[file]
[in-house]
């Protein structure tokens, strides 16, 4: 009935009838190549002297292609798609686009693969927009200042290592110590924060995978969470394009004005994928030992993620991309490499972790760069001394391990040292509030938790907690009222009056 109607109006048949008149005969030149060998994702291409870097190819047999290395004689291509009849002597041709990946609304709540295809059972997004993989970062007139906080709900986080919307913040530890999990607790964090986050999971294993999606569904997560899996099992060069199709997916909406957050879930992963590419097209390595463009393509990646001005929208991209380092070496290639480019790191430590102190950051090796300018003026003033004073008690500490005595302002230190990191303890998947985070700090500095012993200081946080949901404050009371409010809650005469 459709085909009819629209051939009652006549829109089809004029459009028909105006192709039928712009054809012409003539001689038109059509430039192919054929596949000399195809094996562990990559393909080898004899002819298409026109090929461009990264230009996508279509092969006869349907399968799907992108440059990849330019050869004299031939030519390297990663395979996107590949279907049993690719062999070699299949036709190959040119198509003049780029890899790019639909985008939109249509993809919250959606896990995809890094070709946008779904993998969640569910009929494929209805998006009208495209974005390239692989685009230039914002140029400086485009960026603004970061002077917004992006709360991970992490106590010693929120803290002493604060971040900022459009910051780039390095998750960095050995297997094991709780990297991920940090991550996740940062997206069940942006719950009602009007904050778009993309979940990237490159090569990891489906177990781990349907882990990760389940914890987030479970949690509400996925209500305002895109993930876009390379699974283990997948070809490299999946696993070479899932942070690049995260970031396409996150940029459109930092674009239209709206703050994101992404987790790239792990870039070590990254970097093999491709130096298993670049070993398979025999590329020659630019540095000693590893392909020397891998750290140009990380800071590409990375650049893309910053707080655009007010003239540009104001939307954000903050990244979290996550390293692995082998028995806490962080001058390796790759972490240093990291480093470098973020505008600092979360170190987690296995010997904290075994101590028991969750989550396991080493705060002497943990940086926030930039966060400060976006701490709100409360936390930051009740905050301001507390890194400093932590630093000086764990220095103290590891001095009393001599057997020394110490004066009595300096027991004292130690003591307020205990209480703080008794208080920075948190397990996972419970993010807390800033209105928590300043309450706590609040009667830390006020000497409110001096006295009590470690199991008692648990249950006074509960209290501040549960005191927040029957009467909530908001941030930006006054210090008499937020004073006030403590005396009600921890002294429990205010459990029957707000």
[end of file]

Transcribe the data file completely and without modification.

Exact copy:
[in-house]
């Protein structure tokens, strides 16, 4: 009935009838190549002297292609798609686009693969927009200042290592110590924060995978969470394009004005994928030992993620991309490499972790760069001394391990040292509030938790907690009222009056 109607109006048949008149005969030149060998994702291409870097190819047999290395004689291509009849002597041709990946609304709540295809059972997004993989970062007139906080709900986080919307913040530890999990607790964090986050999971294993999606569904997560899996099992060069199709997916909406957050879930992963590419097209390595463009393509990646001005929208991209380092070496290639480019790191430590102190950051090796300018003026003033004073008690500490005595302002230190990191303890998947985070700090500095012993200081946080949901404050009371409010809650005469 459709085909009819629209051939009652006549829109089809004029459009028909105006192709039928712009054809012409003539001689038109059509430039192919054929596949000399195809094996562990990559393909080898004899002819298409026109090929461009990264230009996508279509092969006869349907399968799907992108440059990849330019050869004299031939030519390297990663395979996107590949279907049993690719062999070699299949036709190959040119198509003049780029890899790019639909985008939109249509993809919250959606896990995809890094070709946008779904993998969640569910009929494929209805998006009208495209974005390239692989685009230039914002140029400086485009960026603004970061002077917004992006709360991970992490106590010693929120803290002493604060971040900022459009910051780039390095998750960095050995297997094991709780990297991920940090991550996740940062997206069940942006719950009602009007904050778009993309979940990237490159090569990891489906177990781990349907882990990760389940914890987030479970949690509400996925209500305002895109993930876009390379699974283990997948070809490299999946696993070479899932942070690049995260970031396409996150940029459109930092674009239209709206703050994101992404987790790239792990870039070590990254970097093999491709130096298993670049070993398979025999590329020659630019540095000693590893392909020397891998750290140009990380800071590409990375650049893309910053707080655009007010003239540009104001939307954000903050990244979290996550390293692995082998028995806490962080001058390796790759972490240093990291480093470098973020505008600092979360170190987690296995010997904290075994101590028991969750989550396991080493705060002497943990940086926030930039966060400060976006701490709100409360936390930051009740905050301001507390890194400093932590630093000086764990220095103290590891001095009393001599057997020394110490004066009595300096027991004292130690003591307020205990209480703080008794208080920075948190397990996972419970993010807390800033209105928590300043309450706590609040009667830390006020000497409110001096006295009590470690199991008692648990249950006074509960209290501040549960005191927040029957009467909530908001941030930006006054210090008499937020004073006030403590005396009600921890002294429990205010459990029957707000």